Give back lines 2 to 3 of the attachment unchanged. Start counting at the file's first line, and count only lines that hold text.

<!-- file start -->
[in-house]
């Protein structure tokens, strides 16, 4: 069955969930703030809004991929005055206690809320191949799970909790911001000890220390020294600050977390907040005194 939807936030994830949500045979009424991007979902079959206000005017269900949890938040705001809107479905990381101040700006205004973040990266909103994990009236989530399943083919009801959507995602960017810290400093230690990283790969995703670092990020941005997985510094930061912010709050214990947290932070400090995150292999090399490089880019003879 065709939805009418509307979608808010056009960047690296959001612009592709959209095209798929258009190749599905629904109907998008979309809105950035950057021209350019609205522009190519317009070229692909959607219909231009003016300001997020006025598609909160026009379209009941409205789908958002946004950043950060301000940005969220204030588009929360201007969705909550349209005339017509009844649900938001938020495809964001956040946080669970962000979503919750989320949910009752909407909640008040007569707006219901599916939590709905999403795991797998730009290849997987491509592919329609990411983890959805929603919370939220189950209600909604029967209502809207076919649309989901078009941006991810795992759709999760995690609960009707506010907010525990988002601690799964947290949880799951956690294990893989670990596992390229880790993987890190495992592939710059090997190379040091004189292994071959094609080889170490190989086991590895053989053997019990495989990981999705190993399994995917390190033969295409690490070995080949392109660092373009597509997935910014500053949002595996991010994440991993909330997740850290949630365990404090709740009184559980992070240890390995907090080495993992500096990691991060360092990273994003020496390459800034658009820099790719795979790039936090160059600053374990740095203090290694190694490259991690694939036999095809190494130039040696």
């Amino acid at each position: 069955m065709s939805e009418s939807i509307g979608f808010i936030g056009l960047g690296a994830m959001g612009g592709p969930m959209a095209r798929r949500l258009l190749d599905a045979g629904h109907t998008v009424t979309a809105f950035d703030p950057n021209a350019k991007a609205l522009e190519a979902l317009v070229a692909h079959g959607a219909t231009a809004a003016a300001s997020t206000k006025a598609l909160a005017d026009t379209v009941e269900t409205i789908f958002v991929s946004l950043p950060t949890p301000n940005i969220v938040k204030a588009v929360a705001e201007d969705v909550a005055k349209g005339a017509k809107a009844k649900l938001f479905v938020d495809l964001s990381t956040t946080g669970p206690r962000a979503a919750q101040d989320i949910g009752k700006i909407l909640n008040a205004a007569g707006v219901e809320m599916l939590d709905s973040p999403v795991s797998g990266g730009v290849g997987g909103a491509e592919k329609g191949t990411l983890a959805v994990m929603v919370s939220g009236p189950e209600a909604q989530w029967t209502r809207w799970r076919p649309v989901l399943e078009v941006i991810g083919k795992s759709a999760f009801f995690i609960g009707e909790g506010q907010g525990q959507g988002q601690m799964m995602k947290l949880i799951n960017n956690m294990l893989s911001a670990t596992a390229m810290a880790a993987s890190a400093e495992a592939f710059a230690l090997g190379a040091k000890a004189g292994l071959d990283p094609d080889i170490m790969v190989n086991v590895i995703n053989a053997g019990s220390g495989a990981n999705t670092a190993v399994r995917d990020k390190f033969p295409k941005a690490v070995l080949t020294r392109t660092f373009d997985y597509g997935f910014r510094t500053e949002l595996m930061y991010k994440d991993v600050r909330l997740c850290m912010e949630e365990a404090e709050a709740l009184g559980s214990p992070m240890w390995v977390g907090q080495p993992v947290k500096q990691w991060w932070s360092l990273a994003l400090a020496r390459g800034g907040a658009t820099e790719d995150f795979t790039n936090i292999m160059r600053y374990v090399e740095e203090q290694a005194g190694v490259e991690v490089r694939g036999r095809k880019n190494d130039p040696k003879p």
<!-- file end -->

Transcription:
């Protein structure tokens, strides 16, 4: 069955969930703030809004991929005055206690809320191949799970909790911001000890220390020294600050977390907040005194 939807936030994830949500045979009424991007979902079959206000005017269900949890938040705001809107479905990381101040700006205004973040990266909103994990009236989530399943083919009801959507995602960017810290400093230690990283790969995703670092990020941005997985510094930061912010709050214990947290932070400090995150292999090399490089880019003879 065709939805009418509307979608808010056009960047690296959001612009592709959209095209798929258009190749599905629904109907998008979309809105950035950057021209350019609205522009190519317009070229692909959607219909231009003016300001997020006025598609909160026009379209009941409205789908958002946004950043950060301000940005969220204030588009929360201007969705909550349209005339017509009844649900938001938020495809964001956040946080669970962000979503919750989320949910009752909407909640008040007569707006219901599916939590709905999403795991797998730009290849997987491509592919329609990411983890959805929603919370939220189950209600909604029967209502809207076919649309989901078009941006991810795992759709999760995690609960009707506010907010525990988002601690799964947290949880799951956690294990893989670990596992390229880790993987890190495992592939710059090997190379040091004189292994071959094609080889170490190989086991590895053989053997019990495989990981999705190993399994995917390190033969295409690490070995080949392109660092373009597509997935910014500053949002595996991010994440991993909330997740850290949630365990404090709740009184559980992070240890390995907090080495993992500096990691991060360092990273994003020496390459800034658009820099790719795979790039936090160059600053374990740095203090290694190694490259991690694939036999095809190494130039040696």
């Amino acid at each position: 069955m065709s939805e009418s939807i509307g979608f808010i936030g056009l960047g690296a994830m959001g612009g592709p969930m959209a095209r798929r949500l258009l190749d599905a045979g629904h109907t998008v009424t979309a809105f950035d703030p950057n021209a350019k991007a609205l522009e190519a979902l317009v070229a692909h079959g959607a219909t231009a809004a003016a300001s997020t206000k006025a598609l909160a005017d026009t379209v009941e269900t409205i789908f958002v991929s946004l950043p950060t949890p301000n940005i969220v938040k204030a588009v929360a705001e201007d969705v909550a005055k349209g005339a017509k809107a009844k649900l938001f479905v938020d495809l964001s990381t956040t946080g669970p206690r962000a979503a919750q101040d989320i949910g009752k700006i909407l909640n008040a205004a007569g707006v219901e809320m599916l939590d709905s973040p999403v795991s797998g990266g730009v290849g997987g909103a491509e592919k329609g191949t990411l983890a959805v994990m929603v919370s939220g009236p189950e209600a909604q989530w029967t209502r809207w799970r076919p649309v989901l399943e078009v941006i991810g083919k795992s759709a999760f009801f995690i609960g009707e909790g506010q907010g525990q959507g988002q601690m799964m995602k947290l949880i799951n960017n956690m294990l893989s911001a670990t596992a390229m810290a880790a993987s890190a400093e495992a592939f710059a230690l090997g190379a040091k000890a004189g292994l071959d990283p094609d080889i170490m790969v190989n086991v590895i995703n053989a053997g019990s220390g495989a990981n999705t670092a190993v399994r995917d990020k390190f033969p295409k941005a690490v070995l080949t020294r392109t660092f373009d997985y597509g997935f910014r510094t500053e949002l595996m930061y991010k994440d991993v600050r909330l997740c850290m912010e949630e365990a404090e709050a709740l009184g559980s214990p992070m240890w390995v977390g907090q080495p993992v947290k500096q990691w991060w932070s360092l990273a994003l400090a020496r390459g800034g907040a658009t820099e790719d995150f795979t790039n936090i292999m160059r600053y374990v090399e740095e203090q290694a005194g190694v490259e991690v490089r694939g036999r095809k880019n190494d130039p040696k003879p």